Overcoming A Servile Mind And A Slave Mentality

by pale.emperor 6 Replies latest jw experiences

  • pale.emperor

    Overcoming servile mind and a slave mentality

    "Care about what other people think and you will always be their prisoner." —Lao Tzu

    NOTE: Although I'm writing this to get something off my chest and hoping some of you may get something from it, I'm also writing this for active JWs who may be lurking on here too. Us ex-members (or apostates or whatever you want to call us) do actually care for those being treated unkindly. And I think the Watchtower society does treat it's members unkindly.

    I don’t know if this is true or relevant for many of you, but for me personally I really have trouble breaking free from this servile mindset where I like to please others, sometimes to my own detriment. It’s not something I was aware of until recently, I always regarded myself as a good and kind person but a few weeks ago someone close to me pointed out to me that I allow others to walk all over me. At the time I flatly denied this and replied that “I don’t like to rock the boat” or “there’s no need to cause confrontation” – looking back, I can see that this person was right and I have indeed been spending my life pleasing other people. Not wanting to upset people or be responsible for them getting angry or sad.

    I’ve been analyzing this since the discussion came up with my friend, and came upon this interesting article in Physiology Today: https://www.psychologytoday.com/us/blog/nurturing-self-compassion/201710/overcoming-the-need-please

    Have a read if you wish, but the salient points I got out of it are these:

    “The need to feel ‘okay,’ liked, or approved-of is rooted in the messages a person received about their inherent worthiness and belonging while growing up,” says clinical psychologist Erika Martinez. “Somewhere along the way, people with contingent self-worth learned that their worth came from others' approval, not from within themselves.”

    Rachel S. Heslin, author of Navigating Life: 8 Different Strategies to Guide Your Way, traces this need to be liked back to when we were children and were completely dependent on others to take care of us: “Small children are not just learning how to walk and communicate, they are also trying to learn how the world works ... we learn about who we are and what is expected of us based on interactions with others.” Heslin goes on to say, “To a four-year-old, if Mommy or Daddy doesn't like you, there is the danger that they will abandon you, and you will die. We need to understand that when we desperately want someone to approve of us, it's being driven by that little kid part of us that is still terrified of abandonment and death.”

    “The need to feel ‘okay,’ liked, or approved-of is rooted in the messages a person received about their inherent worthiness and belonging while growing up,” says clinical psychologist Erika Martinez. “Somewhere along the way, people with contingent self-worth learned that their worth came from others' approval, not from within themselves.”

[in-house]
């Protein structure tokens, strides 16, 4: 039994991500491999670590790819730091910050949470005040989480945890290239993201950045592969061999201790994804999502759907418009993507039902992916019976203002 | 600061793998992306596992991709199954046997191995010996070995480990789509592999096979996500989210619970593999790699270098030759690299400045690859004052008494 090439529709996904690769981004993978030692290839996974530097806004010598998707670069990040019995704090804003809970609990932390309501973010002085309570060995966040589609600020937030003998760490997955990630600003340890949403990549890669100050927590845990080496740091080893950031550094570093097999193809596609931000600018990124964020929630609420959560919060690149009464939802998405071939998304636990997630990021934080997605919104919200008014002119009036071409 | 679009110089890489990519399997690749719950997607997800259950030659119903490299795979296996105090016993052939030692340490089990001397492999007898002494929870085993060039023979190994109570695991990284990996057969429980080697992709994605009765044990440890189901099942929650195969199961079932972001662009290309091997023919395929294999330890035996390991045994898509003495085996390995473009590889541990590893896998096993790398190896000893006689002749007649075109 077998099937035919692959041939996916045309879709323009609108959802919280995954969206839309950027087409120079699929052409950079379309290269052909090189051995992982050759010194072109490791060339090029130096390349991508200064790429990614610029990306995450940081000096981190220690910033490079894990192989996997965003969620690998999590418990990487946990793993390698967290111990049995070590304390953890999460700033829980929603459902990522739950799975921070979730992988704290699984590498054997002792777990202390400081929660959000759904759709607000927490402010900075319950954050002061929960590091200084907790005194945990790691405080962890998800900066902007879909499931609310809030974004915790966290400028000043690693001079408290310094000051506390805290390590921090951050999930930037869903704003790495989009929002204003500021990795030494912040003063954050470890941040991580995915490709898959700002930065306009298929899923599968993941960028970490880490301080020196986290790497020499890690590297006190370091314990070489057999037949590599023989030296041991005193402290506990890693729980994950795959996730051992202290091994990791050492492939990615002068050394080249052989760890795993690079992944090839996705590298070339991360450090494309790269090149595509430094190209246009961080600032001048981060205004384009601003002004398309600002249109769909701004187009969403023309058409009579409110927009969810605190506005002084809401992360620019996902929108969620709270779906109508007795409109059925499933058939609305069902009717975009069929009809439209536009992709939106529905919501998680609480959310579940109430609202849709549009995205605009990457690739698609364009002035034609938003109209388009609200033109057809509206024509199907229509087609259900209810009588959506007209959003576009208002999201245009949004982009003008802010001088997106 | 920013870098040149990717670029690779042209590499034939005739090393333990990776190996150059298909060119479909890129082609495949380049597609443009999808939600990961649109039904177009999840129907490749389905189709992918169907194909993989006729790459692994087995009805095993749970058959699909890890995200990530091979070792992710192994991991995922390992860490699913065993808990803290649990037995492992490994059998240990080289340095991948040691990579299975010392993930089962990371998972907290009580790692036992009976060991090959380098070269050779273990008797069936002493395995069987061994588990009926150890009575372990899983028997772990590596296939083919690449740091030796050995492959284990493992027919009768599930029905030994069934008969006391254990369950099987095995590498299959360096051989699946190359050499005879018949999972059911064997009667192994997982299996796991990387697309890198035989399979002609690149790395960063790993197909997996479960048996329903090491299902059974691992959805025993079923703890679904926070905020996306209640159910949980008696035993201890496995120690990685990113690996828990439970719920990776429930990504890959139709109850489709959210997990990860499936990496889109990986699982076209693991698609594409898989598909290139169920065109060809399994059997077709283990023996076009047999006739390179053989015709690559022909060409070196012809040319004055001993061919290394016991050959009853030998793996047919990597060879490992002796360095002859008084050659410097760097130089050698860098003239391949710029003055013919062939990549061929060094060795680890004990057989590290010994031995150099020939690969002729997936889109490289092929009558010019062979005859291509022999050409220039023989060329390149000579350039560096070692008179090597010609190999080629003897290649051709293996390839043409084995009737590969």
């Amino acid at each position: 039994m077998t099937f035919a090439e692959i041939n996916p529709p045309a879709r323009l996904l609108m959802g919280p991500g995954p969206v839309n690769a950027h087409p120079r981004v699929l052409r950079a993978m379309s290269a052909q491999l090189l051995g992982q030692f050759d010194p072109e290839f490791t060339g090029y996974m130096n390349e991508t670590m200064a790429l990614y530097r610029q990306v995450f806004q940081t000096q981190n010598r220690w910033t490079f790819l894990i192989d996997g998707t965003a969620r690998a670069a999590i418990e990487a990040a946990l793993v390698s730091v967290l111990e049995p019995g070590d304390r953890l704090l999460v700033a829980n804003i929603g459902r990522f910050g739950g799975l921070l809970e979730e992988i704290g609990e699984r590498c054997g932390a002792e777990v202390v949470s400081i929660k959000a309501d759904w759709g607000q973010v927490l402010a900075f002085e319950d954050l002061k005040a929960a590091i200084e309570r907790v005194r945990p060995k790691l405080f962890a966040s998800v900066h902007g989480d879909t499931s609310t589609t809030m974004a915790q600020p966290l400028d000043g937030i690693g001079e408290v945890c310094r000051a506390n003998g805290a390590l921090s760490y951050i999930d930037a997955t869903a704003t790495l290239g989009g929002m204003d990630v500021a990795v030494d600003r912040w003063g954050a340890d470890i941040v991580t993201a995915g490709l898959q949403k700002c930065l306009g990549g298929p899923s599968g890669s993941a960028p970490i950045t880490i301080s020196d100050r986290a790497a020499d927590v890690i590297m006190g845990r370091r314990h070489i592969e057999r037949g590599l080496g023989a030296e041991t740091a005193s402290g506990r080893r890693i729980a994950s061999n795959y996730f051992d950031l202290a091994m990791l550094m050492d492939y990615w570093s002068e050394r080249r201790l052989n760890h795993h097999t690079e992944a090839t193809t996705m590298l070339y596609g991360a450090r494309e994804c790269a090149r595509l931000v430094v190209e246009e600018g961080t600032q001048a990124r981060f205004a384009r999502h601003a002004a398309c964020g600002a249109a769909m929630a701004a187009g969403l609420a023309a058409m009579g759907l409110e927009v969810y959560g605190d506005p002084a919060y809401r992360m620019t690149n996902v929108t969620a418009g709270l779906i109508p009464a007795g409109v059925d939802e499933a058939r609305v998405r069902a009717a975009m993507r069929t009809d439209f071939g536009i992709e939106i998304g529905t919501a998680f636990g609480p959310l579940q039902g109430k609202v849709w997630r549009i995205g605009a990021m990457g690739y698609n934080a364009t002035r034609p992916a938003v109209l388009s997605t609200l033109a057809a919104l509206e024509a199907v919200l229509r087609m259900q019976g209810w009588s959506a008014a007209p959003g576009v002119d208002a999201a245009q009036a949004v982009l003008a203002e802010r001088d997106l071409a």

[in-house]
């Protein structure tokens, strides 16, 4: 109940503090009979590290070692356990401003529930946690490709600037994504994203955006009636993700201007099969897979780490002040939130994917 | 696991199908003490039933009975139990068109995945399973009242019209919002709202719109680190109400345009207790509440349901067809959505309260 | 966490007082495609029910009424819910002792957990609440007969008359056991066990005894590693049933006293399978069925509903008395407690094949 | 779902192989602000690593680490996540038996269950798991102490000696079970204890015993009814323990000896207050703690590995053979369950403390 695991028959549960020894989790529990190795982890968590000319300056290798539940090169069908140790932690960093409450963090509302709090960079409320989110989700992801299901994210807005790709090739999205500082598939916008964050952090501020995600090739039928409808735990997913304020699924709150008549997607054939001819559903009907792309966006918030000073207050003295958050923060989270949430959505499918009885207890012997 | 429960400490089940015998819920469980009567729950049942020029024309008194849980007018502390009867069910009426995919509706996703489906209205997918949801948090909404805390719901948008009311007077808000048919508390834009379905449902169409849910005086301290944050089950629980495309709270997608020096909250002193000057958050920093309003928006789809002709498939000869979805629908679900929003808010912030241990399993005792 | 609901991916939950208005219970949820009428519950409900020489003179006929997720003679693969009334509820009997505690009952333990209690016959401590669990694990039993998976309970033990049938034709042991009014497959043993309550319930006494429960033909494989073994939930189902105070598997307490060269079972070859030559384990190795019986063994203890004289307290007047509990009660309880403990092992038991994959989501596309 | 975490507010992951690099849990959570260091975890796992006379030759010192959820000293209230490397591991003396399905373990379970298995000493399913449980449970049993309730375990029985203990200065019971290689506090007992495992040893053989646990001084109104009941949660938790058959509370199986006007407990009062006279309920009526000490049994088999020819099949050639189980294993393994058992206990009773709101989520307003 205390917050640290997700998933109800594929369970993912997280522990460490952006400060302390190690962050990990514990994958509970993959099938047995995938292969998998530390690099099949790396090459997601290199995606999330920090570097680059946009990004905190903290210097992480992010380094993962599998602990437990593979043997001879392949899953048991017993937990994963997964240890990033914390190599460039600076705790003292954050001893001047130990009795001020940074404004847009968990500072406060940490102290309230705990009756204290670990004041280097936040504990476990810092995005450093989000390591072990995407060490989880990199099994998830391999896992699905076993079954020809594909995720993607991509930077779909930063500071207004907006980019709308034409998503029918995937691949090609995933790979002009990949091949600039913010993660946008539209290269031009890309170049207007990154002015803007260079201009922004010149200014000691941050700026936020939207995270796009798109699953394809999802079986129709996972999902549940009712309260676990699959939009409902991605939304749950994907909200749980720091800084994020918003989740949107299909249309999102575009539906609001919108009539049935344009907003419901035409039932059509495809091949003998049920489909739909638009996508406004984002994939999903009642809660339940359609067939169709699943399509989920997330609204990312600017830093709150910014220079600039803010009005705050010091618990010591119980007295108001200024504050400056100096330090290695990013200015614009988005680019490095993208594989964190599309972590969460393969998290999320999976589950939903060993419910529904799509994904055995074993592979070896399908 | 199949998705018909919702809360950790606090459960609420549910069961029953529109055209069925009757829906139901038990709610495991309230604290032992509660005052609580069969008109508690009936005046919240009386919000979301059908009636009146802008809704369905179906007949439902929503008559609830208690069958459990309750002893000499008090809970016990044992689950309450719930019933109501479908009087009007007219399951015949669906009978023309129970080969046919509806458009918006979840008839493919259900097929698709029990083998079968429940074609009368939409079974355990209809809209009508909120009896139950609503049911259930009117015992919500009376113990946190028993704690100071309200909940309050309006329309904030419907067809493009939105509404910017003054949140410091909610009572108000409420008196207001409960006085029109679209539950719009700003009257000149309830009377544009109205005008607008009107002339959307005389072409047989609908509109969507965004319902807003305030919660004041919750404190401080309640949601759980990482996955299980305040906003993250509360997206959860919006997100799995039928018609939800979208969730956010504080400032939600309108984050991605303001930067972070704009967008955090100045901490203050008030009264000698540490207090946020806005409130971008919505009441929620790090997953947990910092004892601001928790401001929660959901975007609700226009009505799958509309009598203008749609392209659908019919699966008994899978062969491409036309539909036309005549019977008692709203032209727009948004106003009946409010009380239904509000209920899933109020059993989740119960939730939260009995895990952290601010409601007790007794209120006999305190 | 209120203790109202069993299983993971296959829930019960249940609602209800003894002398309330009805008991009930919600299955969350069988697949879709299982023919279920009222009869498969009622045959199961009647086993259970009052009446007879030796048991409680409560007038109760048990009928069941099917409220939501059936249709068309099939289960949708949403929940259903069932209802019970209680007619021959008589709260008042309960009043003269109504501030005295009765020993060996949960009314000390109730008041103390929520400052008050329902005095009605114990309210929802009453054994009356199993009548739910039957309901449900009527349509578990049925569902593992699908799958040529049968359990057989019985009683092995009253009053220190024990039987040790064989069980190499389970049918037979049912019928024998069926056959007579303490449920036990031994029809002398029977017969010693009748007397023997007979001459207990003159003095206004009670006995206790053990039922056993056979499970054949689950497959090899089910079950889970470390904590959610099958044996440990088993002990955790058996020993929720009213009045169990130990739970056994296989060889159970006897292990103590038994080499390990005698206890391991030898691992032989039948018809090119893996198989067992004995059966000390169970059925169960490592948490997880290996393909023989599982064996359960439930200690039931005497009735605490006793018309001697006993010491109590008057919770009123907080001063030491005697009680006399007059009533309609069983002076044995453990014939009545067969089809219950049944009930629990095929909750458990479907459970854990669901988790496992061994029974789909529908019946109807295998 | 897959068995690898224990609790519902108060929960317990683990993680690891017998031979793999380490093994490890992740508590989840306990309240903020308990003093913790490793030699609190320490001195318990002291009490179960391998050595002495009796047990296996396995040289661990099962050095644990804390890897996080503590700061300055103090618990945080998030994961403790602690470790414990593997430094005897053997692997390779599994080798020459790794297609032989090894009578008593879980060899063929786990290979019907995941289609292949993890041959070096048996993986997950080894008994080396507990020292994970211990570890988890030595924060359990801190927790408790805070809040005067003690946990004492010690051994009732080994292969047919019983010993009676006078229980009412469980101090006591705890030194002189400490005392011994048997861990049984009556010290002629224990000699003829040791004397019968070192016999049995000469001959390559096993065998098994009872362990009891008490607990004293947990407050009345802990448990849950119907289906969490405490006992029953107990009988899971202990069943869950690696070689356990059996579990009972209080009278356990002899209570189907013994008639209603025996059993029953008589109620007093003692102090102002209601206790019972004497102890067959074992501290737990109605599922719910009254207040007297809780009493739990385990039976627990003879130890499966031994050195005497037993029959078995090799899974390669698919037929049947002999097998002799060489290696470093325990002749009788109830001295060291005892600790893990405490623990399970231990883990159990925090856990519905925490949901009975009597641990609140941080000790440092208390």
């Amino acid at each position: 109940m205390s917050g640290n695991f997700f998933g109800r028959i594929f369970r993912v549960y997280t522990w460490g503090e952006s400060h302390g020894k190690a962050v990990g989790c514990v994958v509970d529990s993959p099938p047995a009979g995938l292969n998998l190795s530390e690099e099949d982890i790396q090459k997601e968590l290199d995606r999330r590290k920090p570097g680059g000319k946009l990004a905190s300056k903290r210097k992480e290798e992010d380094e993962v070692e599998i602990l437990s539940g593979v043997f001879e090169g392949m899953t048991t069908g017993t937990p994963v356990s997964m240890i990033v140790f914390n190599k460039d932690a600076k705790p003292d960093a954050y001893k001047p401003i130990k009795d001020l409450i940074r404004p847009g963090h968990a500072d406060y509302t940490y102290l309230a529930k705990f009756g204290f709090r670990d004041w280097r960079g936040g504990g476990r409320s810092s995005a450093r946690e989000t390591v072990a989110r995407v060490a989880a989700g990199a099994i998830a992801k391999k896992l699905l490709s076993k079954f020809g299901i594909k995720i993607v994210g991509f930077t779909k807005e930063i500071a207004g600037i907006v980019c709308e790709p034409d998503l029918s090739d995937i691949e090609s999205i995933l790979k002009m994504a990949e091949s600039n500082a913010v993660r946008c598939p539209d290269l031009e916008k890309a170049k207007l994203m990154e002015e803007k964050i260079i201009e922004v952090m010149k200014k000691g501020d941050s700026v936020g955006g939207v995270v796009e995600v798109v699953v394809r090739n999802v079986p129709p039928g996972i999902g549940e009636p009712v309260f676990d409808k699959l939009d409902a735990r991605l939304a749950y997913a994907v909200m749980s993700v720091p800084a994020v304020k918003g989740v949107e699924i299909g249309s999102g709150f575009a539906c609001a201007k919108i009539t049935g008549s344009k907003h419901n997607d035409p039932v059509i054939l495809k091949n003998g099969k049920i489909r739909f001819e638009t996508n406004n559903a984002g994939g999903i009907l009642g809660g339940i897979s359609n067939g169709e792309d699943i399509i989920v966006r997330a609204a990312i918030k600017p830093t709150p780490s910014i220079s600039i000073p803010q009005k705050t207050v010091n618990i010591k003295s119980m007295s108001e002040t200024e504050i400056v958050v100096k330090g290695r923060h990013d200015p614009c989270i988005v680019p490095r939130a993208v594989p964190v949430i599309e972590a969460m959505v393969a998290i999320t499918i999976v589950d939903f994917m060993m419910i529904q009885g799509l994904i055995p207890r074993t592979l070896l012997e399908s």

I can totally relate to this. Since birth I was constantly bombarded with Watchtower indoctrination. Told that god only loves Jehovah’s Witnesses and if we’re not good Jehovah’s Witnesses we’ll be destroyed in Armageddon. Note that just being a JW is not enough, you have to be a good JW. Since childhood I’ve been seeking the approval of god via the Watchtower society. Obeying it’s rules, trying to show that im a good JW worthy of not being destroyed. This mentality is unhealthy in an adult, let alone in the mind of a child.

    The answer?

    “As you become more capable of providing yourself with the approval you seek,” says Heslin, “your need for external validation will start to dissipate, leaving you stronger, more confident, and yes, happier in your life.” Though far easier said than done, there are steps that can be taken to build self-worth from within and reduce the need to please.

    I never saw myself as someone lacking confidence. I’m the type of person that revels in a room full of people I don’t know, I’m a social butterfly and have no fear approaching people and getting a conversation out of them and I did public talks without a hint of fear (in fact, I never understood why people got nervous giving talks or sitting job interviews). Yet, I recognize now that I do have confidence issues when it comes to relying on myself to take ownership of important situations like managing a team in an office or standing up to authority figures.

    The article goes on to provide a remedy to overcome this compulsion to please others which, if you’re one of the people im describing, might want to have a read of.

    So am I passing the blame? Is the cult really the reason im like this? I think it’s a major contributor. My parents didn’t help the situation because they themselves were slaves of the Watchtower society and obeyed elders as if they were messengers of god or something.